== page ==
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Listen Up! Learn What’s Being Said About Your Company

If you’re online, you’re leaving a digital footprint, which is the trace of all those things you say and do online. Part of that digital footprint is your digital reputation—what others are saying about you online. Just like you want to protect your reputation offline, you should also take steps to preserve your reputation online. Social media monitoring and listening are helpful ways to monitor your online reputation. 

Social media experts tout the importance of social media monitoring, including reviewing stats and analytics to see how posts are performing. But simply looking at the stats isn’t enough; it’s also important to engage in social listening. Social listening involves monitoring social media channels to find out what your customers, competition and others are saying about you online. It looks past the numbers and data to gauge the attitudes and sentiments behind what people are saying about your company and brand. 

Before you start feeling overwhelmed by one more marketing task to add to your list, we’ve summarized the basics to give you a place to start. 


Monitor your social media pages.

Start with your own social media channels to see what people are saying in posts, tags, comments and direct messages. If you have a social media presence, you’re most likely already doing this on a regular basis, but it’s a good reminder to consistently manage your accounts. Monitoring your own social pages also allows you to see what types of content are getting the best engagement and what content isn’t helpful or relevant. 


Search keywords and more.

Most social media channels have a search feature; type your company name in the search box and see what else is being said about you outside of your own pages. Other keywords to search include any of your major product names, your slogan, names of key people in your company and your branded and unbranded hashtags. If your company has a common name, you may have to do some refining of your search terms so you don’t pick up content that doesn’t apply to you. Play around with search terms to see which ones work best to find information on your company.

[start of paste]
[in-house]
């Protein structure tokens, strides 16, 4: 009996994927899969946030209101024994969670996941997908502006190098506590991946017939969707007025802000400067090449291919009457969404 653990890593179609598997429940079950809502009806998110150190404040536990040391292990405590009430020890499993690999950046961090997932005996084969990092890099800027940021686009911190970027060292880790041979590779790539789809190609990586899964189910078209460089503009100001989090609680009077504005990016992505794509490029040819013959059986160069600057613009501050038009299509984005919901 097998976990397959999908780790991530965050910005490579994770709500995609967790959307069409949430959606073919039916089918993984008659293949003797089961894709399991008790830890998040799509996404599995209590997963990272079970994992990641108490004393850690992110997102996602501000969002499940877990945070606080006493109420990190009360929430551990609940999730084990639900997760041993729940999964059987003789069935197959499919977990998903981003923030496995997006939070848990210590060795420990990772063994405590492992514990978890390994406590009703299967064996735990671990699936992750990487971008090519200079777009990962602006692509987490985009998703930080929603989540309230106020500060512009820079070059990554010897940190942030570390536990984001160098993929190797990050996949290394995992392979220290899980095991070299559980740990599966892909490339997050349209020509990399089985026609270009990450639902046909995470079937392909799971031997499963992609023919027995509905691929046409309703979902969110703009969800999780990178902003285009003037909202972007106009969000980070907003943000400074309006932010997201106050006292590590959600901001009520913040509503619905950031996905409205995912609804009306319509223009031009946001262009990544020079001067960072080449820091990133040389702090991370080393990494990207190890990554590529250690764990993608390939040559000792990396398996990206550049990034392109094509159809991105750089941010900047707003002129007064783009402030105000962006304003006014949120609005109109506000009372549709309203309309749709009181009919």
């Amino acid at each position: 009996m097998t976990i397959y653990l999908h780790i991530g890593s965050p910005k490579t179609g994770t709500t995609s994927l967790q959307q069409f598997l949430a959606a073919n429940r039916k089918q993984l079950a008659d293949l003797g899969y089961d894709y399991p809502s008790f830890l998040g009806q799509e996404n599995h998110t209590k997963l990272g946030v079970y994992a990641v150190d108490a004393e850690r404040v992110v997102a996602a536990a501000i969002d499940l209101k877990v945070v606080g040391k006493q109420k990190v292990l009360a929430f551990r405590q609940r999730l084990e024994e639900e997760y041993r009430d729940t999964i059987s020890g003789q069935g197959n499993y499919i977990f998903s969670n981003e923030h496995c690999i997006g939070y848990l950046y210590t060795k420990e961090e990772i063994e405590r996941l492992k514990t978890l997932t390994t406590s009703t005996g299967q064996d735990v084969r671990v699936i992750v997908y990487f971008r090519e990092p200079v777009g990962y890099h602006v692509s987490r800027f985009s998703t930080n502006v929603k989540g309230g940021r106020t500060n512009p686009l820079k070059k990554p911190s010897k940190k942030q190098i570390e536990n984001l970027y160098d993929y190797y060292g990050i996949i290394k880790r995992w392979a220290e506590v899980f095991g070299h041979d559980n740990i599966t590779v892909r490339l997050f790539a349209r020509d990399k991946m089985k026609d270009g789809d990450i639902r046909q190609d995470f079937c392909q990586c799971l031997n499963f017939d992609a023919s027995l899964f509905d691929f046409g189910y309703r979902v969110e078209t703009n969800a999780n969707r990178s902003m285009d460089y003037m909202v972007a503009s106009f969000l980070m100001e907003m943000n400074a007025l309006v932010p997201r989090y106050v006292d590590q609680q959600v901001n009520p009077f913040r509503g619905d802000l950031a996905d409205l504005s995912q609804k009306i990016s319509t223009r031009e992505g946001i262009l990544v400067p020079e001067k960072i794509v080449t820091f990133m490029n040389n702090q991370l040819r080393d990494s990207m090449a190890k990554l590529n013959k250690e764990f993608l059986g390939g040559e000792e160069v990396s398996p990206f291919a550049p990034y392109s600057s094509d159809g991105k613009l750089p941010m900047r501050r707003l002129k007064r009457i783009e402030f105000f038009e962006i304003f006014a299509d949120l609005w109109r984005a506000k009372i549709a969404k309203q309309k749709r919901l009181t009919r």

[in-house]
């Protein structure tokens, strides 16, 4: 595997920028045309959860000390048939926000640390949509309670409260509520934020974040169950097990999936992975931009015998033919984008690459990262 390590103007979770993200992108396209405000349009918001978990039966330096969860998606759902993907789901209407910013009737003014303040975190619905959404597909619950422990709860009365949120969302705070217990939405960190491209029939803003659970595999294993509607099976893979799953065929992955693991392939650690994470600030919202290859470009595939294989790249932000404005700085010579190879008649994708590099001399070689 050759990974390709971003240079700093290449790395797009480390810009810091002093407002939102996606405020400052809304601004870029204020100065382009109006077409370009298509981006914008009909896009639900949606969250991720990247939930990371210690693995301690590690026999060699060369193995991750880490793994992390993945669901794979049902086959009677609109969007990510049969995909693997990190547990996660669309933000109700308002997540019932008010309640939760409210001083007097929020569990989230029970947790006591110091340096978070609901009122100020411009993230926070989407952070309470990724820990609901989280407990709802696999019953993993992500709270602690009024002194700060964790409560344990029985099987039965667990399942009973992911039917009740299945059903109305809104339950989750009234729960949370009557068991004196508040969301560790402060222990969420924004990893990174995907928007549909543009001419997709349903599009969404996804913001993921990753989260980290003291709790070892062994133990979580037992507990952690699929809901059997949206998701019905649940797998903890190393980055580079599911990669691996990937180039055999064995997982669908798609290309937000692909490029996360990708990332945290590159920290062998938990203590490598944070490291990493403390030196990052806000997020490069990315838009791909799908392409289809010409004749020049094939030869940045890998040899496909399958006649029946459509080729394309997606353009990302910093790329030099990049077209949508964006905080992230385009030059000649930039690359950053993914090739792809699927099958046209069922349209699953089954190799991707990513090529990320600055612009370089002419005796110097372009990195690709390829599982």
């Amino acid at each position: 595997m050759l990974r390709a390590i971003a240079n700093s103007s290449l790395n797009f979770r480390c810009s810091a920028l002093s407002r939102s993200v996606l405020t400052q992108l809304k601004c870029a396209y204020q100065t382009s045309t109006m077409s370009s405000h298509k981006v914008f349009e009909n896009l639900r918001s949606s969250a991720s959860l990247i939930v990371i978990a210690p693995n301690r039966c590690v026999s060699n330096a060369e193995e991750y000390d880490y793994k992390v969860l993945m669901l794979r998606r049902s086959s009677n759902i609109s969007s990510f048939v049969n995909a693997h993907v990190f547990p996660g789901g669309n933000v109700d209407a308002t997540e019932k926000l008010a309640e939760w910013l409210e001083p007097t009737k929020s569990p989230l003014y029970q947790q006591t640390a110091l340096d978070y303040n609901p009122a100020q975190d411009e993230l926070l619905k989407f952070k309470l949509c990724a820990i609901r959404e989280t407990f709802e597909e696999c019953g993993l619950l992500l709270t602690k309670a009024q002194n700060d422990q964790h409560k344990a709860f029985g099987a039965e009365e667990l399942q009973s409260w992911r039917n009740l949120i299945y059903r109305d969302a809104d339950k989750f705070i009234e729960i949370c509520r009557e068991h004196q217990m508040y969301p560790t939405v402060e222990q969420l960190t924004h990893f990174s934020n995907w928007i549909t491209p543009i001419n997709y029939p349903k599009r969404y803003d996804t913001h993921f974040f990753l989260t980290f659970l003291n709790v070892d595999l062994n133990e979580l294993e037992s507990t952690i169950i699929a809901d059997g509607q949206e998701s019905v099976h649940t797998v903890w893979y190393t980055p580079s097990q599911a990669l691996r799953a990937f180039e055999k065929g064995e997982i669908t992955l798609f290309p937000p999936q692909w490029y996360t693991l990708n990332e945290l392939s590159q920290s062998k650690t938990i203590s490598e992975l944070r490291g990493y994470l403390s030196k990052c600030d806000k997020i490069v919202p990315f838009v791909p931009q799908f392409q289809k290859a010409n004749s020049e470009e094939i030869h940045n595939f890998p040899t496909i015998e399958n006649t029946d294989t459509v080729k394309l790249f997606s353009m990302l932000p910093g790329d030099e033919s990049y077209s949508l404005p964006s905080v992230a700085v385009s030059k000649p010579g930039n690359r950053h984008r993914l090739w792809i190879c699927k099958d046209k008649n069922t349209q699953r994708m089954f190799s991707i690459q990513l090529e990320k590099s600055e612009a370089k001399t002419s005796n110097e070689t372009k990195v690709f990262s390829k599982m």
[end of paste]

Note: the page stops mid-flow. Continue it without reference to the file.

Respond to your followers and customers. 

Once you’ve learned what’s being said about you, the second step of social listening is responding. After you see what people are saying, respond to their comments, questions and complaints (diplomatically of course!). Especially with negative comments, it’s best practice to respond as quickly as possible. A SproutSocial survey found that 48% of respondents made a purchase from a brand after that brand responded to them on social media, highlighting the importance of engaging with your online audience. 


Streamline your efforts.

Take advantage of resources and tools that help you dig deeper into social listening by giving you the ability to set up automatic searches, sending you alerts for mentions and more. Some also include functions to schedule posts and other social media management tools, so they can pull double duty for you. Here’s a partial list of some of the tools available:


Expand your listening.

Once you have a good system in place for your own company, start using social listening for your biggest competitors. Listening to your competitors can help you stay sharp and ahead of the game and see the places where you can improve compared to your competition. If you have the time, you can also do social listening with companies and brands outside your industry for ideas and inspiration. 

As more and more people work, interact and purchase online, social monitoring and listening will become even more crucial to your company’s success, so it’s a good idea to put plans and processes in place now to stay ahead of the curve.


Hardware Retailing, published by the North American Hardware and Paint Association (NHPA) offers nearly 34,000 readers with how-to management and new product advice every month. Hardware Retailing offers a range of digital and print advertising options to help you get your message to key buyers in both the retail and wholesale markets. And, the revenue generated from advertising is reinvested to produce education and research for the independent home improvement channel. Download our media kit for more information.

Author avatar

Lindsey Thompson

Lindsey joined the NHPA staff in 2021 as an associate editor for Hardware Retailing magazine. A native of Ohio, Lindsey earned a B.S. in journalism and minors in business and sociology from Ohio University. She loves spending time with her husband, two kids, two cats and one dog, as well as doing DIY projects around the house, going to concerts, boating and cheering on the Cleveland Indians.

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